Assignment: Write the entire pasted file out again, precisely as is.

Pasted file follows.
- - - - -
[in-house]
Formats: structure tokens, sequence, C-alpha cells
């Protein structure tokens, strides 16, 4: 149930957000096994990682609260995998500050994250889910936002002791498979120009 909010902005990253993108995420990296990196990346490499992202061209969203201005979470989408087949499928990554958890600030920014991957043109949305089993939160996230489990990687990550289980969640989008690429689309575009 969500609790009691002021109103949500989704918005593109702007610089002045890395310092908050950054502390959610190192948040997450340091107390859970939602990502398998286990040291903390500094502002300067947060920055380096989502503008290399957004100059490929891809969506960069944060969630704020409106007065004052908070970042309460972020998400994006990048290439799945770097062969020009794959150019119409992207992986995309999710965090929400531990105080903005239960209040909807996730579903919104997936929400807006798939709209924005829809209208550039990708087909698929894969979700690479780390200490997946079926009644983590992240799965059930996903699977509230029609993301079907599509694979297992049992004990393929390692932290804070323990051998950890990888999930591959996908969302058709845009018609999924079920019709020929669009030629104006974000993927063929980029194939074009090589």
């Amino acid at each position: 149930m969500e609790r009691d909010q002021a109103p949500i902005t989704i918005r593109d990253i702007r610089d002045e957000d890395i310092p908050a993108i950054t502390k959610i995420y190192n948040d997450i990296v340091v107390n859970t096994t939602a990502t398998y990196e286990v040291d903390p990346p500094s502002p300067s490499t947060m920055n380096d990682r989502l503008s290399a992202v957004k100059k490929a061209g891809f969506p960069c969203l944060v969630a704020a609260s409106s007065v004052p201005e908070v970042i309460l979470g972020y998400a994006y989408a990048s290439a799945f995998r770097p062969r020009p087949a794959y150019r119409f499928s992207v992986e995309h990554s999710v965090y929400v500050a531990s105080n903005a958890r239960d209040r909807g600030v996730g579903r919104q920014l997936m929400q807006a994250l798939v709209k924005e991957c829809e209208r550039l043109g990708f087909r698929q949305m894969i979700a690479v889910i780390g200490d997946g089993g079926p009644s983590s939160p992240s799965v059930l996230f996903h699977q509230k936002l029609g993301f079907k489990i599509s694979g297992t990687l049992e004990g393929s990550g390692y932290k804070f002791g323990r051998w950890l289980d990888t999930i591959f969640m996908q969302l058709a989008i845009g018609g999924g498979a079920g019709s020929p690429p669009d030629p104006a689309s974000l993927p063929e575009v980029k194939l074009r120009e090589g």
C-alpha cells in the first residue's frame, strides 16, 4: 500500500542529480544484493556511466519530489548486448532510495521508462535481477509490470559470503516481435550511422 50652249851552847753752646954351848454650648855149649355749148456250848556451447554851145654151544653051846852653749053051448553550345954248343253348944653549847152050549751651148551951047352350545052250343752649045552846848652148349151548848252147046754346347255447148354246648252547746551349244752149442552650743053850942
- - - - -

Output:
[in-house]
Formats: structure tokens, sequence, C-alpha cells
């Protein structure tokens, strides 16, 4: 149930957000096994990682609260995998500050994250889910936002002791498979120009 909010902005990253993108995420990296990196990346490499992202061209969203201005979470989408087949499928990554958890600030920014991957043109949305089993939160996230489990990687990550289980969640989008690429689309575009 969500609790009691002021109103949500989704918005593109702007610089002045890395310092908050950054502390959610190192948040997450340091107390859970939602990502398998286990040291903390500094502002300067947060920055380096989502503008290399957004100059490929891809969506960069944060969630704020409106007065004052908070970042309460972020998400994006990048290439799945770097062969020009794959150019119409992207992986995309999710965090929400531990105080903005239960209040909807996730579903919104997936929400807006798939709209924005829809209208550039990708087909698929894969979700690479780390200490997946079926009644983590992240799965059930996903699977509230029609993301079907599509694979297992049992004990393929390692932290804070323990051998950890990888999930591959996908969302058709845009018609999924079920019709020929669009030629104006974000993927063929980029194939074009090589």
């Amino acid at each position: 149930m969500e609790r009691d909010q002021a109103p949500i902005t989704i918005r593109d990253i702007r610089d002045e957000d890395i310092p908050a993108i950054t502390k959610i995420y190192n948040d997450i990296v340091v107390n859970t096994t939602a990502t398998y990196e286990v040291d903390p990346p500094s502002p300067s490499t947060m920055n380096d990682r989502l503008s290399a992202v957004k100059k490929a061209g891809f969506p960069c969203l944060v969630a704020a609260s409106s007065v004052p201005e908070v970042i309460l979470g972020y998400a994006y989408a990048s290439a799945f995998r770097p062969r020009p087949a794959y150019r119409f499928s992207v992986e995309h990554s999710v965090y929400v500050a531990s105080n903005a958890r239960d209040r909807g600030v996730g579903r919104q920014l997936m929400q807006a994250l798939v709209k924005e991957c829809e209208r550039l043109g990708f087909r698929q949305m894969i979700a690479v889910i780390g200490d997946g089993g079926p009644s983590s939160p992240s799965v059930l996230f996903h699977q509230k936002l029609g993301f079907k489990i599509s694979g297992t990687l049992e004990g393929s990550g390692y932290k804070f002791g323990r051998w950890l289980d990888t999930i591959f969640m996908q969302l058709a989008i845009g018609g999924g498979a079920g019709s020929p690429p669009d030629p104006a689309s974000l993927p063929e575009v980029k194939l074009r120009e090589g």
C-alpha cells in the first residue's frame, strides 16, 4: 500500500542529480544484493556511466519530489548486448532510495521508462535481477509490470559470503516481435550511422 50652249851552847753752646954351848454650648855149649355749148456250848556451447554851145654151544653051846852653749053051448553550345954248343253348944653549847152050549751651148551951047352350545052250343752649045552846848652148349151548848252147046754346347255447148354246648252547746551349244752149442552650743053850942